 you qualify for the disability premium (see page 4)
 you qualify for the severe disability premium (see page 4)
 you have been incapable of work for 28 weeks (two or more periods of incapacity can be linked together if they are no more than 8 weeks apart)
 you qualify for a disabled students’ allowance because you are deaf (see Skill Information
Applying for the Disabled Students’ Allowances )

You can also claim if:
 you are a lone parent (or foster parent) of a child under 16 or
 you are one of a couple and you are both full-time students and either or both of you is responsible for a child or a young person and it is the summer vacation or
 you are a refugee learning English.

Studying part-time

If you fulfil the basic conditions then you can claim Income Support.

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How is Income Support calculated?

Calculating your Income Support can be complicated. Your local citizen’s advice bureau or the welfare adviser in the student union, if you have one, can help you work out the amount you should get. It may help them if you take this information sheet with you.

Income Support is calculated using the following formula:

Applicable amount – Weekly Income = Income Support

Applicable amount

This is the weekly amount of money the government expects you to live on. This amount is calculated by adding together personal allowances, premiums, and certain types of housing costs. The amounts for premiums and personal allowances can be found out from the Benefits Agency.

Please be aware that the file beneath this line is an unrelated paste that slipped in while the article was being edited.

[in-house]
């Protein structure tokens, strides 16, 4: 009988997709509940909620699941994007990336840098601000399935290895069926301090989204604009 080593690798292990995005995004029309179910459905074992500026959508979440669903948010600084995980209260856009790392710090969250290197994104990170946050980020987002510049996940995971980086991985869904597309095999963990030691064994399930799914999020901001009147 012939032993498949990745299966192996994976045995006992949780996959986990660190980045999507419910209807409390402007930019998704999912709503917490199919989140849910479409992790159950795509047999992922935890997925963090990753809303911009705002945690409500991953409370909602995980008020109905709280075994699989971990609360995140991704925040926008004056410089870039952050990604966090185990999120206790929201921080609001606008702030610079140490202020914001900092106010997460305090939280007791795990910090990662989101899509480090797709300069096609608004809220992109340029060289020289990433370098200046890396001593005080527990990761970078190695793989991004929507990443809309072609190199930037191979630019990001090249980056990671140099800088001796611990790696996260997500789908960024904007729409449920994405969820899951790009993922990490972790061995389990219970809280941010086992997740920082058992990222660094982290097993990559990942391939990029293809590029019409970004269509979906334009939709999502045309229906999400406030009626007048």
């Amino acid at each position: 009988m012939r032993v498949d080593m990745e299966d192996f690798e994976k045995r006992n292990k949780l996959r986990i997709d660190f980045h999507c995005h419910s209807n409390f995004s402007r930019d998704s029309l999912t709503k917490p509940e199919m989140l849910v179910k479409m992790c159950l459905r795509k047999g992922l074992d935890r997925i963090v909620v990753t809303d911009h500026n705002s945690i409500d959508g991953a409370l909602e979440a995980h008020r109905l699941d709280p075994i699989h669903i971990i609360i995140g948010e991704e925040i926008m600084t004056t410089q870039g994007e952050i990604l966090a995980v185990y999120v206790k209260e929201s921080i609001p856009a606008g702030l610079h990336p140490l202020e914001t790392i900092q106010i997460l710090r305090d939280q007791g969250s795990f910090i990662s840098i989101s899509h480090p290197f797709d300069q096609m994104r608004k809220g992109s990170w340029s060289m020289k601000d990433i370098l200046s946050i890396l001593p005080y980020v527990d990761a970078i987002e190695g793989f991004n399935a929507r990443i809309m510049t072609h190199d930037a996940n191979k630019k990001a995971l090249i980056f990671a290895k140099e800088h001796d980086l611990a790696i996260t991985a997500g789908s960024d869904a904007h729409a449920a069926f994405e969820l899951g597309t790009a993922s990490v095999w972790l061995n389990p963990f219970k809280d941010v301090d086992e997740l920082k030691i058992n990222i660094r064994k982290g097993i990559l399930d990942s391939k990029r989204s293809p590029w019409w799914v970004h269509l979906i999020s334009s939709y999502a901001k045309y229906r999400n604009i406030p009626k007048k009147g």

Personal allowances reflect estimates for day to day living costs. They depend on your age, marital status and whether you are responsible for any children.

Premiums reflect additional costs, incurred due to disability, age or the cost of children. You may qualify for the disability premium if you:
 receive any part of Disability Living Allowance; or
 Incapacity Benefit at the long-term rate; or
 Severe Disablement Allowance; or
 have been assessed as ‘incapable of work’ and have claimed incapacity benefit or statutory sick pay for 364 days, or 196 days if you have been certified as ‘terminally ill’; or
 receive Disabled Person’s Tax Credit; or
 are registered blind.

In addition to the disability premium you may qualify for the severe disability premium. The main ways to qualify for this premium are:
 if you receive Attendance Allowance, or
 you receive the middle or higher rate care component of Disability Living Allowance and have no non-dependant aged 18 or over and no one gets invalid care allowance for looking after you.